The plaintiff endeavors to sustain the judgment on the further ground that the notice, mailed on 27th August, was, in fact, within ten days from 16th August, 1906, the first day of any illness. The contract required written notice to be given "to the company at Saginaw, Michigan," but the deposit of the notice within the mail, properly addressed, within the required time, is in such case a sufficient compliance with the contract. The Court of Appeals of New York, the judges being divided, held it necessary to mail the notice in time for the company to receive it within the time limited. Peabody v. Satterlee (N.Y.), 52 L.R.A., 956. But this Court has decided mailing within ten days to be within time and to give rise to the presumption that the notice reached the company. Sullivan v. Speights, 12 S.C. 562; Walters v. Laurens Cotton Mill, 53 S.C. 155, 31 S.E., 1. To the same effect is Manufacturers Etc. Ins. Co. v. Zeitinger (Ill.), 81 Am. St. Rep., 105, 48 N.E., 179.

But notice was not received by the collector and by him given to the company until the 27th August, the eleventh day, excluding the 16th August, the day the sickness began.

The respondent contends, as the 26th was Sunday, it should not be counted. No authority has been cited to sustain this position, and we can find none. On the contrary, the rule is, as stated in Salley v. Ry. Co., 76 S.C. 176: "Where an act is to be required to be done in a certain number of days exceeding a week, Sunday is not excluded from the computation; but if the number of days is less than seven, Sunday is not counted. State v. Michel, 78 Am. St. Rep. note, 379; 28 A. E. Enc., 223." If the contract is to be construed as requiring the notice to be given within ten days after the beginning of any illness at all, then it would necessarily follow from the view we have taken of the law that the plaintiff's recovery would be limited to one-fifth of the full amount mentioned in the policy. But the notice required is "of any illness for which claim can be made." The contract expressly provides claim for the full amount can be made only for an illness having all these incidents: (1) It must have lasted longer than a week, the liability beginning with the second week; (2) the assured must be regularly and continuously confined within the house by reason of the illness; (3) the assured must, during the illness, be regularly and continuously visited by a legally qualified physician by reason of such illness. The regular attendance of a physician is requisite even for the one-fifth of the insurance payable for a non-confining illness. The visits of the physician did not commence until the 21st August, 1906, and, therefore, the illness for which the assured could make claim did not begin until that day. It follows that a notice given 27th August, 1906, was within the ten days' limit prescribed by the contract. This construction not only accords with the express language of the contract, but if affords to the defendant the means of protection from imposition, without subjecting it to the annoyance of receiving, and the assured to the hardship of sending notice of every indisposition of a week's duration on the mere chance that it may develop into a sickness falling within the terms of the policy.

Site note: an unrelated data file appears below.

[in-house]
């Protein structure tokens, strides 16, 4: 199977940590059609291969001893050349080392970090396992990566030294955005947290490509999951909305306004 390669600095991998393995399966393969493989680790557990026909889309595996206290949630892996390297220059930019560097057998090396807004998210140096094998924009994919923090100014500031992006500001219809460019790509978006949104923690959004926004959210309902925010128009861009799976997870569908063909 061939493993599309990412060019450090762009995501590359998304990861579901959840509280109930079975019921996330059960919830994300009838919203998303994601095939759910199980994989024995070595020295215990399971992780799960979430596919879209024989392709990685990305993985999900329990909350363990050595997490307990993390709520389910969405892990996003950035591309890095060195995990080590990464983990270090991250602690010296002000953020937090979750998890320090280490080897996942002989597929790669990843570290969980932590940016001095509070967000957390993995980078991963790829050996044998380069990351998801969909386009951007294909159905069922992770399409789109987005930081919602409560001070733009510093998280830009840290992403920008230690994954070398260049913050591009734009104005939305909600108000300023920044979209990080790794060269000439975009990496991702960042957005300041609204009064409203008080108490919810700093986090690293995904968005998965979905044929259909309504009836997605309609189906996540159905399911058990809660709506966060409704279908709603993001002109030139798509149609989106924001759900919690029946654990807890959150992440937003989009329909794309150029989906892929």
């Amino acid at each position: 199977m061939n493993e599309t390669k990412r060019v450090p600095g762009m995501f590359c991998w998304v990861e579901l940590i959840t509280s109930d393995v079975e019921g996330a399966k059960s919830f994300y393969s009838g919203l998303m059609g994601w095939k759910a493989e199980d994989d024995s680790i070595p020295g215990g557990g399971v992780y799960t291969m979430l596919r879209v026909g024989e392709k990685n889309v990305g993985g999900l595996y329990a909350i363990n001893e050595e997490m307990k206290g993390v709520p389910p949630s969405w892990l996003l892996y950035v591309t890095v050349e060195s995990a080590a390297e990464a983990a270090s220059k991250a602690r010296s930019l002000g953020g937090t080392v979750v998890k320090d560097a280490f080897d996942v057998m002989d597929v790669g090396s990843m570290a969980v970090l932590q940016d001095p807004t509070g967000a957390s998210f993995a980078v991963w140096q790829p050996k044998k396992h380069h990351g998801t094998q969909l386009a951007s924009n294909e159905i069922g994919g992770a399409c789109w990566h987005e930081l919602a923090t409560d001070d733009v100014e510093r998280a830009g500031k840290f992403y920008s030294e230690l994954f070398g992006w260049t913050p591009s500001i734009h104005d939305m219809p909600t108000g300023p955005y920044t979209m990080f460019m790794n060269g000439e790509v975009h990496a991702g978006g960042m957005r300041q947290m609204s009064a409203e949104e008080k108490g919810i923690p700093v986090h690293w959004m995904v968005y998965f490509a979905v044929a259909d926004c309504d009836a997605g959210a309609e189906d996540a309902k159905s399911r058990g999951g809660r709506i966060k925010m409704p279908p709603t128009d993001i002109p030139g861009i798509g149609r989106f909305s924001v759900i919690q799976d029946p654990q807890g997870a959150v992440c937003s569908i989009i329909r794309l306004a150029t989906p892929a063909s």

The judgment of this Court is that the judgment of the Circuit Court be affirmed.

Summaries of

Craig v. Insurance Co.

Supreme Court of South Carolina
Apr 22, 1908
80 S.C. 151 (S.C. 1908)
Case details for

Craig v. Insurance Co.

Case Details


Court:Supreme Court of South Carolina

Date published: Apr 22, 1908


80 S.C. 151 (S.C. 1908)
61 S.E. 423